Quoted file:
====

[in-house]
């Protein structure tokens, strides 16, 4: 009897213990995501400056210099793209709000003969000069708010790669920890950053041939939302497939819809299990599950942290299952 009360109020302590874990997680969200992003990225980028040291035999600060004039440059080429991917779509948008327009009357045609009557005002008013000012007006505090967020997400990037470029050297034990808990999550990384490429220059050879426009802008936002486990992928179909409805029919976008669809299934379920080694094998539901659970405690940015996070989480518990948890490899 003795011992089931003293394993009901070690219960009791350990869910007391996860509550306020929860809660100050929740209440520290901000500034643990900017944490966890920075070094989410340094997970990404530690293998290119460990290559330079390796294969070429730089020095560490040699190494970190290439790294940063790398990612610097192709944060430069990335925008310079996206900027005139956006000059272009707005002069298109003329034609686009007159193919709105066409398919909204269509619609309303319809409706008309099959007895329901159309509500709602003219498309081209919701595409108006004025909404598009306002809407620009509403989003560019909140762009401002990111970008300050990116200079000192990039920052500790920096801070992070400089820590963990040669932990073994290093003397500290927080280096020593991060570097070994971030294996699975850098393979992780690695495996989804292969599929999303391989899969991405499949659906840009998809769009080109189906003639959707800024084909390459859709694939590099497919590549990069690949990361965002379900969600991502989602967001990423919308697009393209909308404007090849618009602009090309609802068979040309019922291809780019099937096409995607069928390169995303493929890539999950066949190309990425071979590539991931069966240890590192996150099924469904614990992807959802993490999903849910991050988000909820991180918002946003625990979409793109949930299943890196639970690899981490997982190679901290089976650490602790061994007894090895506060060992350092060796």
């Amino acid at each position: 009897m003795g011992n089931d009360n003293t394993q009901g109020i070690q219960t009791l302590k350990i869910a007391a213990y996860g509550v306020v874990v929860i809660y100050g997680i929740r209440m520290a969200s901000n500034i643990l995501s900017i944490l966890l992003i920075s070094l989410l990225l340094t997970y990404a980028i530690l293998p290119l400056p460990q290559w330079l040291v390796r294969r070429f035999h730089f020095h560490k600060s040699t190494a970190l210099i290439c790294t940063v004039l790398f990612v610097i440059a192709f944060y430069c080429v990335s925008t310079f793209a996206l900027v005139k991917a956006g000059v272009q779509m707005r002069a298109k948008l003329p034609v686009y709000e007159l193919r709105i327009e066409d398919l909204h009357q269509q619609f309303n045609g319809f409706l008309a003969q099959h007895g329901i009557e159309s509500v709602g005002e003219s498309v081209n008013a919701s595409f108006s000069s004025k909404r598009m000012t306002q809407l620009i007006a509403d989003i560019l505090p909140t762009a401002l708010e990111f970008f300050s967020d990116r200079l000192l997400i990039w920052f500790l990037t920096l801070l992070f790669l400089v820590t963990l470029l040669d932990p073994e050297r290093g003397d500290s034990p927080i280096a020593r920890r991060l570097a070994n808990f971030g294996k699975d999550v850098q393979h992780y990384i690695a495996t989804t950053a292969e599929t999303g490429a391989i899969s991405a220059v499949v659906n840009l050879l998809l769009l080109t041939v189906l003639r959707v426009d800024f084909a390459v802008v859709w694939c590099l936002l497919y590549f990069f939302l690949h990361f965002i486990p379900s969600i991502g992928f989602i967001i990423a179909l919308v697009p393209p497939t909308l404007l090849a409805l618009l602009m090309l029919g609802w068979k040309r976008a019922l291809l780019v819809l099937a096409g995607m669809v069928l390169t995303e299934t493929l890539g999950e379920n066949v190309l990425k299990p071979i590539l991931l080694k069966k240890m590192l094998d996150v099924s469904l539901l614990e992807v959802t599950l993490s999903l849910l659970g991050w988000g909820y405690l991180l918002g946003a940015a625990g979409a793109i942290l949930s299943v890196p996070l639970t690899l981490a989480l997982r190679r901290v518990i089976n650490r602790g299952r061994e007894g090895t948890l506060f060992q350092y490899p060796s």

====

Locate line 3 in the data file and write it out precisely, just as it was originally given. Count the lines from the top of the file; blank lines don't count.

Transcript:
């Amino acid at each position: 009897m003795g011992n089931d009360n003293t394993q009901g109020i070690q219960t009791l302590k350990i869910a007391a213990y996860g509550v306020v874990v929860i809660y100050g997680i929740r209440m520290a969200s901000n500034i643990l995501s900017i944490l966890l992003i920075s070094l989410l990225l340094t997970y990404a980028i530690l293998p290119l400056p460990q290559w330079l040291v390796r294969r070429f035999h730089f020095h560490k600060s040699t190494a970190l210099i290439c790294t940063v004039l790398f990612v610097i440059a192709f944060y430069c080429v990335s925008t310079f793209a996206l900027v005139k991917a956006g000059v272009q779509m707005r002069a298109k948008l003329p034609v686009y709000e007159l193919r709105i327009e066409d398919l909204h009357q269509q619609f309303n045609g319809f409706l008309a003969q099959h007895g329901i009557e159309s509500v709602g005002e003219s498309v081209n008013a919701s595409f108006s000069s004025k909404r598009m000012t306002q809407l620009i007006a509403d989003i560019l505090p909140t762009a401002l708010e990111f970008f300050s967020d990116r200079l000192l997400i990039w920052f500790l990037t920096l801070l992070f790669l400089v820590t963990l470029l040669d932990p073994e050297r290093g003397d500290s034990p927080i280096a020593r920890r991060l570097a070994n808990f971030g294996k699975d999550v850098q393979h992780y990384i690695a495996t989804t950053a292969e599929t999303g490429a391989i899969s991405a220059v499949v659906n840009l050879l998809l769009l080109t041939v189906l003639r959707v426009d800024f084909a390459v802008v859709w694939c590099l936002l497919y590549f990069f939302l690949h990361f965002i486990p379900s969600i991502g992928f989602i967001i990423a179909l919308v697009p393209p497939t909308l404007l090849a409805l618009l602009m090309l029919g609802w068979k040309r976008a019922l291809l780019v819809l099937a096409g995607m669809v069928l390169t995303e299934t493929l890539g999950e379920n066949v190309l990425k299990p071979i590539l991931l080694k069966k240890m590192l094998d996150v099924s469904l539901l614990e992807v959802t599950l993490s999903l849910l659970g991050w988000g909820y405690l991180l918002g946003a940015a625990g979409a793109i942290l949930s299943v890196p996070l639970t690899l981490a989480l997982r190679r901290v518990i089976n650490r602790g299952r061994e007894g090895t948890l506060f060992q350092y490899p060796s």